• Creates whitelist of programs allowed to run
        • If program is on whitelist, can run with impunity
        • If program is not on whitelist, it cannot run.
      • Relies on maintaining a clean whitelist
      • Potential issue - malicious scripts run by clean programs to yield bad results. Often dealt with via higher level restrictions imposed by control program
    • System Replication
      • Focuses all effort on rapid recovery to a known clean state
      • Conceptually similar to virtualization except:
        • The "real" system is maintained offline as a source clone when needed/desired
        • The virtualized system is actually a fully running replica that is discarded as desired.
        • Recovery from any untoward event is via resurrection of the known clean state using the clone
    With respect to how one might wish to configure their own realtime security...
    • Classical AV to provide expert guidance on confirmed bad content (you never know when you may download it).
    • Address the Achilles heel of a classical AV via one of the other mechanisms (HIPS, policy, virtualization, execution control). Specific choice depends on a lot of unknowns, so general guidance is difficult. I happen to like SuRun with LUA (basically OS level policy control) with partition virtualization as desired. It's simple and effective.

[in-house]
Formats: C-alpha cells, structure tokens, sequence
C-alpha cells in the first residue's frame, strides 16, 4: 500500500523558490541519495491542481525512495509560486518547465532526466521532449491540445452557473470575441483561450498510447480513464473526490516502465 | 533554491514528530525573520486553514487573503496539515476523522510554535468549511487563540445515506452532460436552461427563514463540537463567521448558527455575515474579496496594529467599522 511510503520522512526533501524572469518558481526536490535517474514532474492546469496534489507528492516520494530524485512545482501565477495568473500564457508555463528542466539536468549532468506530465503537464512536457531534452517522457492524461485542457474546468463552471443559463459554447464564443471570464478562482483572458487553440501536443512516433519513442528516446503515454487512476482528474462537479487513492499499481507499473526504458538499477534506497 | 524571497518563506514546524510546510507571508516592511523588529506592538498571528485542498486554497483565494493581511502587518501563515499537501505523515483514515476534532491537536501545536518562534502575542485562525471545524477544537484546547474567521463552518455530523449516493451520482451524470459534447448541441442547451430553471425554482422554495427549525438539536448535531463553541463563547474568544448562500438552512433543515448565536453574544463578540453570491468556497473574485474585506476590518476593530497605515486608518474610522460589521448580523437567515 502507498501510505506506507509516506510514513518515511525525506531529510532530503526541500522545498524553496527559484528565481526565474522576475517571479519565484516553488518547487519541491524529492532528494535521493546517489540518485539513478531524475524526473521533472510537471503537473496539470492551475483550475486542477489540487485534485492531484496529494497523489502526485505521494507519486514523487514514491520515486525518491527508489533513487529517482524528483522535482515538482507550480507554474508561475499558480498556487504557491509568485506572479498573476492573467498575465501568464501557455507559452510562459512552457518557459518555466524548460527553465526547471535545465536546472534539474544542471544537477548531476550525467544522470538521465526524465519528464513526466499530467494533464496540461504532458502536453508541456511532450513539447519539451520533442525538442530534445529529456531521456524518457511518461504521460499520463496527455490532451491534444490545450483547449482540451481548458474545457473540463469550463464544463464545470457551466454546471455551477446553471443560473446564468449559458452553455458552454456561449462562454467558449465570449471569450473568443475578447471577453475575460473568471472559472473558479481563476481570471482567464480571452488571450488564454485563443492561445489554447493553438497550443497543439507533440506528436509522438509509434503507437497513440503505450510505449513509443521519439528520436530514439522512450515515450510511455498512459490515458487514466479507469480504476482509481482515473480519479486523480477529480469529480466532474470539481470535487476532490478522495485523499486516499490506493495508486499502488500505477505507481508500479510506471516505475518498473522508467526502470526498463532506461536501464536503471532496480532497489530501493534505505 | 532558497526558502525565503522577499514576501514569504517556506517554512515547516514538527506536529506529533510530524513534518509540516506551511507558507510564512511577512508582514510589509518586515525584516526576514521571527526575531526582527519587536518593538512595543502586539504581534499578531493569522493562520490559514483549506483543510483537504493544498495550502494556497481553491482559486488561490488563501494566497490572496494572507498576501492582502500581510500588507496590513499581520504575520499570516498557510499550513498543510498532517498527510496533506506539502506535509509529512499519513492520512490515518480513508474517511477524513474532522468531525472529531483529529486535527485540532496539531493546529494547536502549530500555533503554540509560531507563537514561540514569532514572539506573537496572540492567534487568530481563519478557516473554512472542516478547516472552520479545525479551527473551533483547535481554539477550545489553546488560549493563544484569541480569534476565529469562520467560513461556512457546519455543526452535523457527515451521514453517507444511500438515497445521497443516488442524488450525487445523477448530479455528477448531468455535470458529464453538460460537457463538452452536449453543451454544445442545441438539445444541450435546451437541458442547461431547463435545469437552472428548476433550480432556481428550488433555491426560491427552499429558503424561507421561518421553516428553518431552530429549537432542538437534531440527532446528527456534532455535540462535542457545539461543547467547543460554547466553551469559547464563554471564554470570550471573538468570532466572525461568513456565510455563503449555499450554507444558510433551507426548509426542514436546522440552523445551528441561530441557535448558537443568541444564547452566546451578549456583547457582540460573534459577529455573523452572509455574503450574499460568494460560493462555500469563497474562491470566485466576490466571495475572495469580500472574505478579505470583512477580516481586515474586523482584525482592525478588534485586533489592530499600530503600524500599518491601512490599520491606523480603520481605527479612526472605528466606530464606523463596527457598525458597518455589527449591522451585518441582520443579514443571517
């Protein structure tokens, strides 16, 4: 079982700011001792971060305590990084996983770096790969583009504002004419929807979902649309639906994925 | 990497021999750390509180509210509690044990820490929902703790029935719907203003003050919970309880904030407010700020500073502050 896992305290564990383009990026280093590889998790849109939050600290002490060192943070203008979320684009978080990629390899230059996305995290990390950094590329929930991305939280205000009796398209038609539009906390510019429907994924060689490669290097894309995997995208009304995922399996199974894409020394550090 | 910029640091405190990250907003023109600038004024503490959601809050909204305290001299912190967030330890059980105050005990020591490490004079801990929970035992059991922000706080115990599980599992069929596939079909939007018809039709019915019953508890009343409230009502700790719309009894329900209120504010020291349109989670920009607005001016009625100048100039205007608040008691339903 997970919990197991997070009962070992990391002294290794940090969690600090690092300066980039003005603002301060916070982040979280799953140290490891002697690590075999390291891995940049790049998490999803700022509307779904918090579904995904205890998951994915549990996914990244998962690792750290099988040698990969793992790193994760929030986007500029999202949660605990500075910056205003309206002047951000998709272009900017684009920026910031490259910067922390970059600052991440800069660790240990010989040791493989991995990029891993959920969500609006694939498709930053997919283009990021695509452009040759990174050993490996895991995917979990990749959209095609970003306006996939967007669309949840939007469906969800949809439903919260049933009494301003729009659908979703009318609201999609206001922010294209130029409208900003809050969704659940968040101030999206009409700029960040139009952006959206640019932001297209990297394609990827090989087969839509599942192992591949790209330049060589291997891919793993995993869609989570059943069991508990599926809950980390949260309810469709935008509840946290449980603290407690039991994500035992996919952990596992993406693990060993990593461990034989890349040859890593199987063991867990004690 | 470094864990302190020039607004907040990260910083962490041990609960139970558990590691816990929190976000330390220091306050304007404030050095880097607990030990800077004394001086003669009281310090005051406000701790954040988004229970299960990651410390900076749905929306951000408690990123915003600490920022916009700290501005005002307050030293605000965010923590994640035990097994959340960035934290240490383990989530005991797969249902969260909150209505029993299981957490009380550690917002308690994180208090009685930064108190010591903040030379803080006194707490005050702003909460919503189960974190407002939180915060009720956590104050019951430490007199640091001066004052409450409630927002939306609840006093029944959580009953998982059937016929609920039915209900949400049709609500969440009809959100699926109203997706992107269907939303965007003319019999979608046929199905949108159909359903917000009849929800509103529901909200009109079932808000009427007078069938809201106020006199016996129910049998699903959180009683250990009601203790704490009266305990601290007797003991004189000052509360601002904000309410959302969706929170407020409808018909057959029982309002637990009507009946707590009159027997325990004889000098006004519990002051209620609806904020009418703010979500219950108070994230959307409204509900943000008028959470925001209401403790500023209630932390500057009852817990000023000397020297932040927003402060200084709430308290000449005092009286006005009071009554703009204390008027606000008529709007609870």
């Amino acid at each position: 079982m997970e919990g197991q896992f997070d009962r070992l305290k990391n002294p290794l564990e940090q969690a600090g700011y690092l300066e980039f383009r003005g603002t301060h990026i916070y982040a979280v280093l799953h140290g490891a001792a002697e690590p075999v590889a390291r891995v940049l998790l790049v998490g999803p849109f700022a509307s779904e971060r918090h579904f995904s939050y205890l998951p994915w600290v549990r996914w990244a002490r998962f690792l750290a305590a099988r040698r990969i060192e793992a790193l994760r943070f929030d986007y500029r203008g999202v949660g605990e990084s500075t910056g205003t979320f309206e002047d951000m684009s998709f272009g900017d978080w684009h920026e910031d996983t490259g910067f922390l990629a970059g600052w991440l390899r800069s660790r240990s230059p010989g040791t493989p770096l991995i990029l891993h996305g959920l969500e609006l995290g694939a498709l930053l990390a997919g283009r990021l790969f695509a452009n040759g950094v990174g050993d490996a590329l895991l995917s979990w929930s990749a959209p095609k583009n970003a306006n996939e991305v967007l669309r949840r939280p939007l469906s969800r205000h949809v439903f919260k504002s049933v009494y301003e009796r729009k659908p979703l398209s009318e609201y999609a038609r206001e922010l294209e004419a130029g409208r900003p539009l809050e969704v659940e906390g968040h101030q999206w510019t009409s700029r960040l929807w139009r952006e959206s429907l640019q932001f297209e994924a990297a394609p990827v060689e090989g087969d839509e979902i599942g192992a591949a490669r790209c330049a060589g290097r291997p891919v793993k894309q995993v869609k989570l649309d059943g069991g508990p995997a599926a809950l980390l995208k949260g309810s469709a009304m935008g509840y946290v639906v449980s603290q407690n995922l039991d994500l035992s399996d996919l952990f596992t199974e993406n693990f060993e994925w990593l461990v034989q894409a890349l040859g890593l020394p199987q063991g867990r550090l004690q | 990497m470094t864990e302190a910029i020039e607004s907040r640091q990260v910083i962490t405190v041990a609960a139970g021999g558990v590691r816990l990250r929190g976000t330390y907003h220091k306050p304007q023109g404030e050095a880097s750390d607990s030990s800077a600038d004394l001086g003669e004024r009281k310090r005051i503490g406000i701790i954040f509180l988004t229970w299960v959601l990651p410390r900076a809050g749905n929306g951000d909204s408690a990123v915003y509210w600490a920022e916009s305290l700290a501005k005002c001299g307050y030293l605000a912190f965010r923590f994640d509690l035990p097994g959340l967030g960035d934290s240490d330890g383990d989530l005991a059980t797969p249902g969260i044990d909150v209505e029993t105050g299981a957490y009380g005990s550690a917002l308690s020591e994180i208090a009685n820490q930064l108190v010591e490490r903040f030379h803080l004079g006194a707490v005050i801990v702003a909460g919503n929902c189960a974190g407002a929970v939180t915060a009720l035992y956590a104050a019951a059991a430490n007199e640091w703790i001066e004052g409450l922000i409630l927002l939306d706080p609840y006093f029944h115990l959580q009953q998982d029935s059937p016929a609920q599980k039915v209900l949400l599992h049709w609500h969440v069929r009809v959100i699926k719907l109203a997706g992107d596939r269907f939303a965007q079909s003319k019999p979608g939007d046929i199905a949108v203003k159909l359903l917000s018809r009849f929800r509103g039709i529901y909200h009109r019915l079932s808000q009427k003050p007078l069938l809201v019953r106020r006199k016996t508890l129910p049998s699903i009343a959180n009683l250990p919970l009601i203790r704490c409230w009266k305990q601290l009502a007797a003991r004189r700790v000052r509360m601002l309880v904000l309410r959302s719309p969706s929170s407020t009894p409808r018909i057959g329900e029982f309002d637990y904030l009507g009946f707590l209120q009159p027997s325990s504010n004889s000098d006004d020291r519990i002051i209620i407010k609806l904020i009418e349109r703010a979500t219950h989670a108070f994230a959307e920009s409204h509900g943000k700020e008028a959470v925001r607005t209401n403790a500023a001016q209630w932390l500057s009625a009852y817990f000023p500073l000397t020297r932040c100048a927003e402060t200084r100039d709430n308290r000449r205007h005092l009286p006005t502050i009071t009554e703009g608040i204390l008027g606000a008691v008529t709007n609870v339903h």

• Have some form of system backup/replication implemented. This could be in the context of addressing the gap covered by a classical AV or as a separate level of protection.
    • Regardless of security choices, off machine backup is really a required item these days since assets (downloaded programs/music/video/personal photos/etc.) are increasingly in downloaded electronic only form and may be impossible to replace if this is not available.
    Specific choices and best balance depends strongly on workstyle.

    At least that's my quick and very approximate take on things. Others may differ, particularly on details.

    Blue
     
  11. Page42

    Page42 Registered Member

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    Usually non-geeks don't ask for such explanations. If they ask at all, it's along the lines of, just tell me what I need. Or, to put it another way, don't tell me how to make a clock, just tell me what time it is.

    I agree with Blue that your analogy is too complicated. The impression I got while reading it is that you were writing for two audiences... the non-geek and the geek. I realize that you are seeking accuracy (and thus the hidden geek agenda), but my opinion is that if you want to produce a good non-geek analogy, then strive to address only that audience.